The energy consumption of devices has long inhibited their use by consumers, and this issue provides a lot of opportunity for startups with a fix.


The capabilities of our technology are evolving constantly, and at the same time, the size of our devices are also shrinking. The trend is for thin, light, fast technology which is able to cope with the huge energy and processing demands of the cloud and similar services.

As a result, battery life has long been an issue for IT and technology manufacturers, which must find ways to manage the high consumption levels of these innovations and provide users with an uninterrupted experience.

Consequently, there is an opening in the market for startups that tackle the problem of battery life, making job opportunities available in IT&T as they try to improve energy supplies for the tech industry.

Low battery life a common tech complaint

Today’s technology is full of amazing abilities, with devices now being capable of doing things that would have been unimaginable just a few short years ago. However, battery life has remained a big issue for computing, as solutions are not evolving fast enough to keep up with the requirements of smartphones and laptop computers. Users often find themselves left high and dry as their tech runs out of power midway through the day.

The wildly popular Apple iPhone, for example, has long been a favourite with consumers, but new generations of the product have thus far failed to address the problem of power. In fact, for all its innovative features, it’s battery performance is remarkably low in comparison to other devices.

According to tests done by popular tech reviewing site GSMarena, the iPhone 6s Plus is ranked 32nd for battery life, far below other popular brand’s phones such as Sony, Samsung and Nokia.

Yet smartphone users are constantly looking for ways to improve the energy consumption of their devices, such as by:

Similar methods are used for making laptops and other technology last longer before the next charge. However, many of these techniques compromise the functions of the devices, and plugging them in to charge removes the mobility that is a driving feature for many consumers.

New attempts to improve battery life

Because power consumption remains such a significant problem, those with technology and IT careers are looking for new solutions.

There have been several attempts of varying success to improve the overall duration of batteries. For example, it is rumoured that the forthcoming iPhone 7 is going to have a significantly longer battery life than its predecessors.

It has been reported that the newest iPhone will make use of Electro Magnetic Interference (ETS) shields to the major chips of the device to block electromagnetic signals that may disrupt its functions. This will supposedly improve the phone’s wireless connectivity and app processing, and result in more efficient use of energy overall.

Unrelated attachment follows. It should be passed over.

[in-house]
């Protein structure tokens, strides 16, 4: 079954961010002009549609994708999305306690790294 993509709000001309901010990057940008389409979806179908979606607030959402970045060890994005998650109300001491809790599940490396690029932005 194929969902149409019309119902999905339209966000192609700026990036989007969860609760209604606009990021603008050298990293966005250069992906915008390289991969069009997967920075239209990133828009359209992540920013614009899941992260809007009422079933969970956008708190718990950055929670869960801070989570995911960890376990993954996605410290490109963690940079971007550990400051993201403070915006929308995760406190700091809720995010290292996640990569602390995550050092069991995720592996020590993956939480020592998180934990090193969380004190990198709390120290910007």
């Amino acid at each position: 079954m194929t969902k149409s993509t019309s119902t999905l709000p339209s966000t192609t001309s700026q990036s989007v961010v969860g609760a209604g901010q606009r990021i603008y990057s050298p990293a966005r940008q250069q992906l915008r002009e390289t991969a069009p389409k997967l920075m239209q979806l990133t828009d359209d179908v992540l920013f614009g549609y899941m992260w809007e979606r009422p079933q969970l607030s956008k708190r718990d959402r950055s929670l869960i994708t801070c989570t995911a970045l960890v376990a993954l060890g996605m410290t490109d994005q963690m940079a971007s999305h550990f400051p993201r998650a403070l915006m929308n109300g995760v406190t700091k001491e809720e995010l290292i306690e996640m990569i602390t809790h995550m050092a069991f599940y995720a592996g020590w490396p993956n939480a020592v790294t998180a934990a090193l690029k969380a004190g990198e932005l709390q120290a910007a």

Nevertheless, solutions like this one do not directly approach issues surrounding the batteries themselves, so the IT industry still remains expectant for a more concrete fix to the problem.

Innovations opening gaps in the market for startups

A fertile niche is open in the market for startup companies that bring out new ways to boost battery life.

New research is providing possibilities for these businesses to make use of, with a recent experiments conducted by scientists at the University of California showing that the use of magnetic chips could be the secret to improving the longevity of batteries. The results show that the technology could potentially decrease levels of power consumption to one-millionth of that which is normally used by modern computers.

The research used a laser to explore the energy dissipation resulting from flipping a nonmagnetic bit, depending on temperature.

Jeffrey Bokor, a UC Berkeley professor of electrical engineering and computer sciences and a faculty scientist at the Lawrence Berkeley National Laboratory, said that they were trying to determine how small they could make the amount of energy that computers require.

“The biggest challenge in designing computers and, in fact, all our electronics today is reducing their energy consumption”, he said.

Minimising the amount of energy that computing needs means that the charge stored in the battery will last a whole lot longer than it has previously. By extension, it is possible that the findings of this research could improve the efficiency of technology as a whole, which is always good news in a world that depends on energy as one of its most essential resources.

Startup companies that explore the possibilities of innovations like this will find themselves tapping into a huge market of consumers who constantly what their tech to be better, more efficient and more long-lasting. Correspondingly, this would create a shift in the focus of Australian IT recruitment, as the sector demands professionals with the abilities to keep up with the changes in the industry.